In the interest of public health and safety, Illinois law requires driver’s license suspension for any person convicted of DUI. In order to obtain a restricted driving permit, DUI offenders must generally install a breath alcohol ignition interlock device (BAIID) on their vehicle. These devices measure the driver’s blood-alcohol concentration (BAC) before allowing the vehicle to start.
What are the Rules Associated With BAIIDs?
When a driver is required to install and maintain a BAIID, there are several overarching rules from an administrative standpoint. Specifically, Illinois Administrate Code Title 92 Section 1001.441 requires these drivers to:
- Refrain from operating vehicles without a BAIID installed;
- Take their vehicle to an authorized BAIID provider for installation within 30 days;
- Return to an authorized BAIID provider every 60 days for device calibration and data retrieval;
- Maintain a written log of any unsuccessful vehicle starts, running retests, or other problems;
- Bring their vehicle to an authorized BAIID provider within five days of receiving a notice for service or inspection; and
- Abstain from tampering with or removing the BAIID.
What is the Cost of BAIIDs?
Illinois law requires drivers to pay all costs and fees associated with the installation, use, and monitoring of BAIIDs. Though in cases of financial hardship, a driver may be able to obtain a waiver from the state courts.
The actual costs and fees associated with BAIIDs can vary from provider to provider. According to the Illinois Secretary of State, the typical costs and fees for BAIIDs include:
- Upfront installations charges of approximately $85;
- Monthly rental fees of approximately $80; and
- Monthly monitoring fees of approximately $30.
What Happens if a Driver Violates BAIID Rules?
Illinois requires drivers to bring their vehicle to an authorized BAIID provider every 60 days for device calibration and data retrieval. After the authorized provider downloads the BAIID data, they forward the information to the Secretary of State. If there is evidence of a violation, the Secretary of State will send a warning letter.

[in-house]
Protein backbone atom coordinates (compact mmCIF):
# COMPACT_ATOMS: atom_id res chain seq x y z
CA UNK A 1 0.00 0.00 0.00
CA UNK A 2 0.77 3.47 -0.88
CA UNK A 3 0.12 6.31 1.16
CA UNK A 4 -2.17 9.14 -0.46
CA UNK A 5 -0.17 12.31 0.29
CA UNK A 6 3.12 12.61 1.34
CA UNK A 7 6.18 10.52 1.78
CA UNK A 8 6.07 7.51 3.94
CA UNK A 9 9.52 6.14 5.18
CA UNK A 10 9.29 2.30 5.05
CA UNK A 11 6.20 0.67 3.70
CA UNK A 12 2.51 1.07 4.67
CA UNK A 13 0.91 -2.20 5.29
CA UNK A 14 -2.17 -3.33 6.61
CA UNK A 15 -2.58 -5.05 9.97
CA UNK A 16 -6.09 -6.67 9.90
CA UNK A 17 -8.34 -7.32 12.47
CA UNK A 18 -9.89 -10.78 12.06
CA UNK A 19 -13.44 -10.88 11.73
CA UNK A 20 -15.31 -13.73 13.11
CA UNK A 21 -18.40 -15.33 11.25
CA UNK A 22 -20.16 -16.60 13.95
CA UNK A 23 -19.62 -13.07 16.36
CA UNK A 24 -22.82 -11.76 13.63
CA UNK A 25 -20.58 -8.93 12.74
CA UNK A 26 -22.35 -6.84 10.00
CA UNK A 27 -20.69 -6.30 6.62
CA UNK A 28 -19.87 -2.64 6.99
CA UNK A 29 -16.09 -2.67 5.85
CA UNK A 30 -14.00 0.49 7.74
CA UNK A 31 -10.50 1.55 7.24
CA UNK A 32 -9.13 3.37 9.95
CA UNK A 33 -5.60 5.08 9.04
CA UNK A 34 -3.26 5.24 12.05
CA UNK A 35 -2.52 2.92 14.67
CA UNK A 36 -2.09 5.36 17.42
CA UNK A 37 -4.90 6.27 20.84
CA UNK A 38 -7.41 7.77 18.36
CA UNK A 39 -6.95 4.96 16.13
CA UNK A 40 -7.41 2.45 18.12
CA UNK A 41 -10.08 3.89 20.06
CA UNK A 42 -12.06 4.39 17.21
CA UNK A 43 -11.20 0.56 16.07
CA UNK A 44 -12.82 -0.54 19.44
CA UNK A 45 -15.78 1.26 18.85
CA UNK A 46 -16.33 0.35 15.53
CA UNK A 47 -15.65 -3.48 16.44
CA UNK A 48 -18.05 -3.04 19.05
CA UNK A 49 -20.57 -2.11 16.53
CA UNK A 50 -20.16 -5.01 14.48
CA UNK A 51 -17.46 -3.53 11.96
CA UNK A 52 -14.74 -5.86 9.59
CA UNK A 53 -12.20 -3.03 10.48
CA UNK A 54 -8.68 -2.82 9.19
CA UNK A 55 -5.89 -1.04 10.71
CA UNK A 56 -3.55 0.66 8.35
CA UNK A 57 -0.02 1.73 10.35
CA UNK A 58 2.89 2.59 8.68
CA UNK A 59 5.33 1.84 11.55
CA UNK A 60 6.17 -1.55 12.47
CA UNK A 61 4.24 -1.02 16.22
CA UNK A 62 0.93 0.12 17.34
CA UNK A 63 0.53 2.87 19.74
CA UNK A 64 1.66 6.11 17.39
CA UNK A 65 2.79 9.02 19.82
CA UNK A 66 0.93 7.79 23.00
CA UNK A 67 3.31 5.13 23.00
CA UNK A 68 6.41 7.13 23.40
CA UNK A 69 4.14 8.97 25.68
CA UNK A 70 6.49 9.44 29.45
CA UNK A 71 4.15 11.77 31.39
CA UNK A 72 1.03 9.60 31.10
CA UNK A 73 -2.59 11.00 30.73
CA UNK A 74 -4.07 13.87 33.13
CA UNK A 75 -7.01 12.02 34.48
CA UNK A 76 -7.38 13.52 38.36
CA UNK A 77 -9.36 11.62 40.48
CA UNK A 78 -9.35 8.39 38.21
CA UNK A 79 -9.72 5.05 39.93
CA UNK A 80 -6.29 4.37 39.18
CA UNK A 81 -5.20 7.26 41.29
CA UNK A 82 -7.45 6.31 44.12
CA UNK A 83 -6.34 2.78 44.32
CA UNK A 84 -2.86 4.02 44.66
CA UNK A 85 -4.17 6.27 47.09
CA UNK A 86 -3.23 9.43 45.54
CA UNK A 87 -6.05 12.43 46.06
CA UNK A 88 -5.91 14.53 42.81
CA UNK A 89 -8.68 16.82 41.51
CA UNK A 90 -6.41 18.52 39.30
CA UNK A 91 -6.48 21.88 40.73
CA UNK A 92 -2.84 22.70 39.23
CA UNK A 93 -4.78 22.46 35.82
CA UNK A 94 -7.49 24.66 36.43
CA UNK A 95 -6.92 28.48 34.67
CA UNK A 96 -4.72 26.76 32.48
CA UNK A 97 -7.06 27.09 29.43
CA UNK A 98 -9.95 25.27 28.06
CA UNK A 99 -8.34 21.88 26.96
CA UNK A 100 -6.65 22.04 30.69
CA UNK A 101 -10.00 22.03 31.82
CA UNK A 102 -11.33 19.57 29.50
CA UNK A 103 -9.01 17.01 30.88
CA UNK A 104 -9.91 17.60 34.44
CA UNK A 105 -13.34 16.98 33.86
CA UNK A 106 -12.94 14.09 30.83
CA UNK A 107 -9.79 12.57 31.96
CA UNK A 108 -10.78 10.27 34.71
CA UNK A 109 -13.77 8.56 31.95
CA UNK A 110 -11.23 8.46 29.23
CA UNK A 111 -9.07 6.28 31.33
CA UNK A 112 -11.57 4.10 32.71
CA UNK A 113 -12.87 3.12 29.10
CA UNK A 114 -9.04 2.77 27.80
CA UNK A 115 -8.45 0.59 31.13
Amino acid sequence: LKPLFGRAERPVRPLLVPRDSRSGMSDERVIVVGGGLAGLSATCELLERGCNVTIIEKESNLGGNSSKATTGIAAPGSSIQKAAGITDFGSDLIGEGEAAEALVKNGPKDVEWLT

These warning letters ask the driver to explain the violation(s) in question. This is part of the reason why drivers must maintain a log of any problems with their BAIID. If the driver provides an insufficient explanation — or fails to respond entirely — there are several potential penalties.
The Secretary of State can extend the suspension period for an extra three months per violation. Or the driver may lose their restricted driving permit. Additionally, the Secretary of State may impound the driver’s vehicle for 30 days after three extensions.
Do You Need Legal Help?
No matter what the criminal offense, all charges are serious. A sound strategy and an aggressive defense are essential for a positive outcome. To protect your rights in such situations, it is highly advisable to retain legal counsel from an experienced criminal defense attorney.
The Prior Law Firm in Bloomington, Illinois, has proven experience in matters of criminal defense. If you need legal help with criminal defense, contact us today for a free consultation. You can reach The Prior Law Firm by phone at (309) 827-4300, email at email@example.com or by completing an online form.